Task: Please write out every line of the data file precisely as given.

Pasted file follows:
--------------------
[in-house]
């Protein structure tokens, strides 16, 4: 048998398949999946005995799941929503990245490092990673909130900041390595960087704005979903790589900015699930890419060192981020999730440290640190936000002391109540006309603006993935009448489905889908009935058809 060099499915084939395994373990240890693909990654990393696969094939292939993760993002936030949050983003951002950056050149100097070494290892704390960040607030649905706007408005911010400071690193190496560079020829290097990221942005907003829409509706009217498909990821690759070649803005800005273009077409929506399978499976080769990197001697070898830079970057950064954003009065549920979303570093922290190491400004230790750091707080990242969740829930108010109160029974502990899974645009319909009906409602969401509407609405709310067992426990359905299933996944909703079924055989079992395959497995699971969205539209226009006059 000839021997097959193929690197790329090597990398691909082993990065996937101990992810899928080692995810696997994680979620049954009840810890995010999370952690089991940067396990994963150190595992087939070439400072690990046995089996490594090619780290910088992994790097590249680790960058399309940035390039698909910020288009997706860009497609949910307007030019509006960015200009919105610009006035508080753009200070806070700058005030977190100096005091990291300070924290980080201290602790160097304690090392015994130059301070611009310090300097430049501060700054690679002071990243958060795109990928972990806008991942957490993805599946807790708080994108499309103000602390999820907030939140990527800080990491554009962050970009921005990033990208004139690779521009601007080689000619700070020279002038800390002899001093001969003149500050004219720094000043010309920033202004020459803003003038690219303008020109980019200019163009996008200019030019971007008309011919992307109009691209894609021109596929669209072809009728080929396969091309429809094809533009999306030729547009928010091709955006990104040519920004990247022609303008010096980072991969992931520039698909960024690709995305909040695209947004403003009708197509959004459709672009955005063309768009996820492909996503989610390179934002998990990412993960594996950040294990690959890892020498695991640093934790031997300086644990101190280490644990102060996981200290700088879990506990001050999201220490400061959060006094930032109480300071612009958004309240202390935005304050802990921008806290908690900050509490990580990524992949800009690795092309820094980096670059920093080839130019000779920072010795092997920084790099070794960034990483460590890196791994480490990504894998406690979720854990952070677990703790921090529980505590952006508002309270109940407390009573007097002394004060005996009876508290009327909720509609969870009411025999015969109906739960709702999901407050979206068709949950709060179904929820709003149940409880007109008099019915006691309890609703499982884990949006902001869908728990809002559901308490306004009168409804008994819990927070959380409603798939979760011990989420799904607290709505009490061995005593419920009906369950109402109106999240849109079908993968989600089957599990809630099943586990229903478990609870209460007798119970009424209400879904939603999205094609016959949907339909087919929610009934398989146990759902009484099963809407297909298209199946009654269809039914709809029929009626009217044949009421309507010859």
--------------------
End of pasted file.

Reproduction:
[in-house]
């Protein structure tokens, strides 16, 4: 048998398949999946005995799941929503990245490092990673909130900041390595960087704005979903790589900015699930890419060192981020999730440290640190936000002391109540006309603006993935009448489905889908009935058809 060099499915084939395994373990240890693909990654990393696969094939292939993760993002936030949050983003951002950056050149100097070494290892704390960040607030649905706007408005911010400071690193190496560079020829290097990221942005907003829409509706009217498909990821690759070649803005800005273009077409929506399978499976080769990197001697070898830079970057950064954003009065549920979303570093922290190491400004230790750091707080990242969740829930108010109160029974502990899974645009319909009906409602969401509407609405709310067992426990359905299933996944909703079924055989079992395959497995699971969205539209226009006059 000839021997097959193929690197790329090597990398691909082993990065996937101990992810899928080692995810696997994680979620049954009840810890995010999370952690089991940067396990994963150190595992087939070439400072690990046995089996490594090619780290910088992994790097590249680790960058399309940035390039698909910020288009997706860009497609949910307007030019509006960015200009919105610009006035508080753009200070806070700058005030977190100096005091990291300070924290980080201290602790160097304690090392015994130059301070611009310090300097430049501060700054690679002071990243958060795109990928972990806008991942957490993805599946807790708080994108499309103000602390999820907030939140990527800080990491554009962050970009921005990033990208004139690779521009601007080689000619700070020279002038800390002899001093001969003149500050004219720094000043010309920033202004020459803003003038690219303008020109980019200019163009996008200019030019971007008309011919992307109009691209894609021109596929669209072809009728080929396969091309429809094809533009999306030729547009928010091709955006990104040519920004990247022609303008010096980072991969992931520039698909960024690709995305909040695209947004403003009708197509959004459709672009955005063309768009996820492909996503989610390179934002998990990412993960594996950040294990690959890892020498695991640093934790031997300086644990101190280490644990102060996981200290700088879990506990001050999201220490400061959060006094930032109480300071612009958004309240202390935005304050802990921008806290908690900050509490990580990524992949800009690795092309820094980096670059920093080839130019000779920072010795092997920084790099070794960034990483460590890196791994480490990504894998406690979720854990952070677990703790921090529980505590952006508002309270109940407390009573007097002394004060005996009876508290009327909720509609969870009411025999015969109906739960709702999901407050979206068709949950709060179904929820709003149940409880007109008099019915006691309890609703499982884990949006902001869908728990809002559901308490306004009168409804008994819990927070959380409603798939979760011990989420799904607290709505009490061995005593419920009906369950109402109106999240849109079908993968989600089957599990809630099943586990229903478990609870209460007798119970009424209400879904939603999205094609016959949907339909087919929610009934398989146990759902009484099963809407297909298209199946009654269809039914709809029929009626009217044949009421309507010859």